And they are being advised that if they “reconsider” the charge, they “need to be mindful of the financial and service implications of such a decision”.
Collections were previously paid for as part of council tax bills, and the so-called ‘bin tax’ of £36 a year for households wanting their green waste to still be collected has been met with some hostility, as readers of our letters pages will know.
A petition endorsed by Kingswood MP Chris Skidmore and signed by 4,220 people from his constituency calling for the council to reconsider the charge triggered the debate.
A report going to next Wednesday’s Communities Committee says the new service has in fact exceeded initial take-up estimates, with 33,000 subscriptions – 10,000 more than anticipated.
But that still leaves an estimated 76,000 green unwanted green bins which, if they were all handed back, would undoubtedly cause a headache for the council.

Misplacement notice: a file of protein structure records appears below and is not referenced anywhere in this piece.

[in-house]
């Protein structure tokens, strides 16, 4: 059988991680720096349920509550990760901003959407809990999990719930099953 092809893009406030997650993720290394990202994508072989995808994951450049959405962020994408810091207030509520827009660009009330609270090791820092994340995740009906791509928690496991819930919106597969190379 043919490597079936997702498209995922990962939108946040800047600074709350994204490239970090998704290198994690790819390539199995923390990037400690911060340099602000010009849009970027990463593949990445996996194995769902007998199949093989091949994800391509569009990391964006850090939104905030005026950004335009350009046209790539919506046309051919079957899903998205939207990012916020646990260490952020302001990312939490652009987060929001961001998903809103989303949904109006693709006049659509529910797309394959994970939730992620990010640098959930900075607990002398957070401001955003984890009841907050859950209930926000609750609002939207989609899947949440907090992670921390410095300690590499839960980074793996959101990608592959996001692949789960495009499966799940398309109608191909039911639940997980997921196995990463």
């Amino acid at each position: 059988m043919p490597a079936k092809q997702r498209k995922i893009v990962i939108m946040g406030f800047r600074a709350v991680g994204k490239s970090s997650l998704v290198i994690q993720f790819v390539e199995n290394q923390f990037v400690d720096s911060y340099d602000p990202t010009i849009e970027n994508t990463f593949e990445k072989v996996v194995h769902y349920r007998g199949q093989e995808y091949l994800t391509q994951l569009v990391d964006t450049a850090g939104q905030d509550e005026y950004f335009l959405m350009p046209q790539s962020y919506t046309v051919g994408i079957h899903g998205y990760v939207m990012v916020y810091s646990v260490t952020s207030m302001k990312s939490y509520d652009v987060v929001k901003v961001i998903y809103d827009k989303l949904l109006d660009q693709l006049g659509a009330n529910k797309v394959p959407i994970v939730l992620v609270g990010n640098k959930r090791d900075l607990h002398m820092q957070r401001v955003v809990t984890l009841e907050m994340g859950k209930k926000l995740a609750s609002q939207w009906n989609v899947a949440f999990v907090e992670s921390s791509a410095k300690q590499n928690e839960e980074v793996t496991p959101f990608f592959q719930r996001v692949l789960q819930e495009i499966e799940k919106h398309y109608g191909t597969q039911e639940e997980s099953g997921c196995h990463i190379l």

The charges were approved in February as part of the cost-cutting budget but the Conservatives branded it a “stealth tax”, claiming that Labour and Lib Dem councillors voted for it without proper consultation with residents.
The Conservatives warned it would lead to increased fly-tipping, decreased recycling rates and animosity between neighbours.
The report going to the Communities Committee tells councillors that they would need to identify alternative measures to replace the associated savings and investments made to date.
The meeting is at 6pm at Kingswood Civic Centre.